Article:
U.N. Security Council envoys flew to Yemen amid tight security on Sunday to show support for a U.S.-backed power transfer deal in danger of faltering and plunging the country back into chaos.
Ending political turmoil in Yemen is an international priority - it flanks oil producer Saudi Arabia and major shipping lanes and is struggling with multiple conflicts including an al Qaeda insurgency, a Shi'ite Muslim rebellion in the north and separatist forces in the south.
Britain's U.N. representative Mark Lyall Grant, speaking at a news conference in Sanaa after talks with President Abd-Rabbu Mansour Hadi, warned what he called a minority against spoiling reconciliation efforts in the Arab world's poorest country.
Witnesses said thousands of Yemeni troops backed by armored vehicles and helicopters were deployed across Sanaa as the ambassadors arrived for the one-day trip. Grant said the visit was the first to Yemen by the Security Council and the first it had made for five years to the Middle East.
"We have noticed that a minority are trying to obstruct the political process," he said through a translator, adding that under U.N. Security Council Resolution 2014 the council had the power to take steps against those who blocked reconciliation.
He did not name anyone, but the political reforms being pursued by Hadi include restructuring the armed forces to weaken the influence of the family of his predecessor Ali Abdullah Saleh.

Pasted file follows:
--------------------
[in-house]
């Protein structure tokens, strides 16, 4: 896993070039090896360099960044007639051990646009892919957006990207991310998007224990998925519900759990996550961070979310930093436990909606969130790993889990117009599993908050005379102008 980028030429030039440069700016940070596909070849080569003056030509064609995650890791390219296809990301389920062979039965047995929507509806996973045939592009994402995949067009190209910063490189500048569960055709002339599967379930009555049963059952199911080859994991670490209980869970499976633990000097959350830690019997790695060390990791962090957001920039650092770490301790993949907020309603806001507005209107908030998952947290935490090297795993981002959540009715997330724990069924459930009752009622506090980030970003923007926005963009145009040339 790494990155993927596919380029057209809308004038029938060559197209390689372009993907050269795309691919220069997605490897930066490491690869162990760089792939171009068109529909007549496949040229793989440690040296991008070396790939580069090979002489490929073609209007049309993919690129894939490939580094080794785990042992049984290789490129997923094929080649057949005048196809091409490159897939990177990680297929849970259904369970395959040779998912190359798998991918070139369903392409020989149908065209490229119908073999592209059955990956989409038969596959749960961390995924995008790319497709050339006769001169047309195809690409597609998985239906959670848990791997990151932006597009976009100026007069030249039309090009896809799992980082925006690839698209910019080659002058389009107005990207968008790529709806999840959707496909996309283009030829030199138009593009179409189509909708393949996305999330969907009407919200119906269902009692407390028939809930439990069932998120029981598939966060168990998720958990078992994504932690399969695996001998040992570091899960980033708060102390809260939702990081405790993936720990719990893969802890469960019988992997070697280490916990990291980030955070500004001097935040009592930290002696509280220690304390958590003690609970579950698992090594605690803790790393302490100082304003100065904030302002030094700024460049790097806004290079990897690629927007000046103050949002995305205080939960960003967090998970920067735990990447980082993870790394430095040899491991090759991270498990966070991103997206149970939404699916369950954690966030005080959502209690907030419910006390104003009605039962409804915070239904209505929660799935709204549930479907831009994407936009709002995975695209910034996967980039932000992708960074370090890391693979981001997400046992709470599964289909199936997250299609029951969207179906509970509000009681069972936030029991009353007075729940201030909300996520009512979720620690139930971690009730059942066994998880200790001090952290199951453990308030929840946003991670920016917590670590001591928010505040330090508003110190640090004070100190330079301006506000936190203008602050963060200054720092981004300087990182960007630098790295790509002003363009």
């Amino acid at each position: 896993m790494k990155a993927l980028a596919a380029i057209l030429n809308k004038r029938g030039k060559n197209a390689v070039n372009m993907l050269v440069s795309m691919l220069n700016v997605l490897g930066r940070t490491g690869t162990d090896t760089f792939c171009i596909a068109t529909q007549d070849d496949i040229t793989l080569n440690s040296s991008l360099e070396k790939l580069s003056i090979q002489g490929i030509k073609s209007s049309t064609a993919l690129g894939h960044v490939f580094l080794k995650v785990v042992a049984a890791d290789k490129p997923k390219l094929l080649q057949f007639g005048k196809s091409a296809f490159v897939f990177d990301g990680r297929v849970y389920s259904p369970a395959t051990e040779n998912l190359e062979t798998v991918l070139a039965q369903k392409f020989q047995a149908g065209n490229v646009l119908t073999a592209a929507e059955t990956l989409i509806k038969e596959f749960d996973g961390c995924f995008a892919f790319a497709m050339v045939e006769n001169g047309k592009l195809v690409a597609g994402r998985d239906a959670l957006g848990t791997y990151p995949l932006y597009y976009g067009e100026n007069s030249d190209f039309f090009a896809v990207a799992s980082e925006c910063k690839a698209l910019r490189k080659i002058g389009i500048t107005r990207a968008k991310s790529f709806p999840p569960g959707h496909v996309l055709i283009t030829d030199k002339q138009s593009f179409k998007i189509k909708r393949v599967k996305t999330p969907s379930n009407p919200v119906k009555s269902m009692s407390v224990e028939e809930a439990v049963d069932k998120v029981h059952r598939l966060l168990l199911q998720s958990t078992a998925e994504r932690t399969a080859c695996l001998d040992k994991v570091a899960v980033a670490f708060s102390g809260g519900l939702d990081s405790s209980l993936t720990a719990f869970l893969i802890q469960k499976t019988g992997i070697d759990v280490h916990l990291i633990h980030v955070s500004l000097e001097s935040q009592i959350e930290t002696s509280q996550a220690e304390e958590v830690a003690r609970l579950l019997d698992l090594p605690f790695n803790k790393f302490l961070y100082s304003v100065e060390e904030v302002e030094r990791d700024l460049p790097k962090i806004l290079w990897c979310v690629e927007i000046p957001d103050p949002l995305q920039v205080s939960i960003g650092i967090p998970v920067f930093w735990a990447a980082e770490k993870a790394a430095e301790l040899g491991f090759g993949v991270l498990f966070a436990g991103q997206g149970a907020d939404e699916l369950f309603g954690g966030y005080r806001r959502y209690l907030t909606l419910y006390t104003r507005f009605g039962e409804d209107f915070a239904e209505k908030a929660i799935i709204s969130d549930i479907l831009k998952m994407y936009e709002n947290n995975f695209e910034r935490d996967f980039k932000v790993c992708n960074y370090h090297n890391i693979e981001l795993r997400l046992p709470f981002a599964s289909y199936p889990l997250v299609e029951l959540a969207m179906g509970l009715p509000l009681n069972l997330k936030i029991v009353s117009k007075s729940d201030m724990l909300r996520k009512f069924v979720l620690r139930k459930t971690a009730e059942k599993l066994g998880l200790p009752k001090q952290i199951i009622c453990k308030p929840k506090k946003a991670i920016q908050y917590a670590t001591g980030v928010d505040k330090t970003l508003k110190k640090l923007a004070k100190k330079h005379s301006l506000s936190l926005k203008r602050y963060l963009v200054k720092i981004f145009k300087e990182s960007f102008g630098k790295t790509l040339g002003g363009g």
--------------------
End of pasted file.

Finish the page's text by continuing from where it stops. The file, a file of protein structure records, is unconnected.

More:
Saleh stepped down in February 2012 after 33 years in office under the U.S.-backed deal but he remains influential in the military and wider society. His continuing sway over Yemen worries Gulf neighbors and Western nations who fear the political transition could descend into chaos.
Efforts to convene a national reconciliation dialogue central to reform have met resistance from south Yemen separatist leaders who complain of discrimination by the north. Some are pressing for the revival of a separate southern state that merged with north Yemen in 1990.
Under the power transfer deal, Hadi is overseeing reforms for a two-year interim period to ensure a transition to democracy. Presidential and parliamentary elections are expected in 2014.
Yemen's Foreign Minister Abubakr al-Qirbi said the Security Council's visit was to "help Yemen reach the general elections in February 2014 ... They will not allow anyone to stop the wheels of change."
Speaking to reporters after talks with the envoys, Hadi said dialogue was the only way to resolve Yemen's problems and urged international donors to meet their financial pledges.
Members of a Yemen-based branch of al Qaeda have launched a series of bombings in the capital since its members and allies were ejected from strongholds they occupied in southern Yemen during the turmoil of 2011.